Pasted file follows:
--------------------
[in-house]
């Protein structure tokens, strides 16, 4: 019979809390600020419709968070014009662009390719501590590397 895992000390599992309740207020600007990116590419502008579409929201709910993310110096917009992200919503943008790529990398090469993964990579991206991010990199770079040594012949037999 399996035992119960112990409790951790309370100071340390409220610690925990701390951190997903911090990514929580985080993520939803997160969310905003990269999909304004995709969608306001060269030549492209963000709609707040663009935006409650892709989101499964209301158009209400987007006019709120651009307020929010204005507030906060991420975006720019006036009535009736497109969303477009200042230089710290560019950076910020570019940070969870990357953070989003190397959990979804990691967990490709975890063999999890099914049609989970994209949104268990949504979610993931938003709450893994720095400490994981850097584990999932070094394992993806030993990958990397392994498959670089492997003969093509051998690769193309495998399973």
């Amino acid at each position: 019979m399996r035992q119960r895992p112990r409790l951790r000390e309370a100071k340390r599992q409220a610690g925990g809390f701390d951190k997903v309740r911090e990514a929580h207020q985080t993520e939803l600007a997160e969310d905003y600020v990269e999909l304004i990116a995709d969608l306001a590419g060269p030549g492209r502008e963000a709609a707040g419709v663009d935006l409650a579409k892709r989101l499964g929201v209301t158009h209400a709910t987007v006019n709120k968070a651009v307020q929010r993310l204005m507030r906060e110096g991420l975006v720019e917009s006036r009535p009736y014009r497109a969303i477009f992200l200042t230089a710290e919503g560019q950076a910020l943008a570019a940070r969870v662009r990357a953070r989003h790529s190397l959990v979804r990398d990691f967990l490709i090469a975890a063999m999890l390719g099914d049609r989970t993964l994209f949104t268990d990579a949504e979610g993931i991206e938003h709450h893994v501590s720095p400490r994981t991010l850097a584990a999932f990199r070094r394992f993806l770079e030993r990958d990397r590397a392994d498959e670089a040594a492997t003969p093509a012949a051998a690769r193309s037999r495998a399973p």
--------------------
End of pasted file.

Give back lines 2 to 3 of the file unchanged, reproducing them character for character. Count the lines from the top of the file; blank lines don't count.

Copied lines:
């Protein structure tokens, strides 16, 4: 019979809390600020419709968070014009662009390719501590590397 895992000390599992309740207020600007990116590419502008579409929201709910993310110096917009992200919503943008790529990398090469993964990579991206991010990199770079040594012949037999 399996035992119960112990409790951790309370100071340390409220610690925990701390951190997903911090990514929580985080993520939803997160969310905003990269999909304004995709969608306001060269030549492209963000709609707040663009935006409650892709989101499964209301158009209400987007006019709120651009307020929010204005507030906060991420975006720019006036009535009736497109969303477009200042230089710290560019950076910020570019940070969870990357953070989003190397959990979804990691967990490709975890063999999890099914049609989970994209949104268990949504979610993931938003709450893994720095400490994981850097584990999932070094394992993806030993990958990397392994498959670089492997003969093509051998690769193309495998399973």
């Amino acid at each position: 019979m399996r035992q119960r895992p112990r409790l951790r000390e309370a100071k340390r599992q409220a610690g925990g809390f701390d951190k997903v309740r911090e990514a929580h207020q985080t993520e939803l600007a997160e969310d905003y600020v990269e999909l304004i990116a995709d969608l306001a590419g060269p030549g492209r502008e963000a709609a707040g419709v663009d935006l409650a579409k892709r989101l499964g929201v209301t158009h209400a709910t987007v006019n709120k968070a651009v307020q929010r993310l204005m507030r906060e110096g991420l975006v720019e917009s006036r009535p009736y014009r497109a969303i477009f992200l200042t230089a710290e919503g560019q950076a910020l943008a570019a940070r969870v662009r990357a953070r989003h790529s190397l959990v979804r990398d990691f967990l490709i090469a975890a063999m999890l390719g099914d049609r989970t993964l994209f949104t268990d990579a949504e979610g993931i991206e938003h709450h893994v501590s720095p400490r994981t991010l850097a584990a999932f990199r070094r394992f993806l770079e030993r990958d990397r590397a392994d498959e670089a040594a492997t003969p093509a012949a051998a690769r193309s037999r495998a399973p």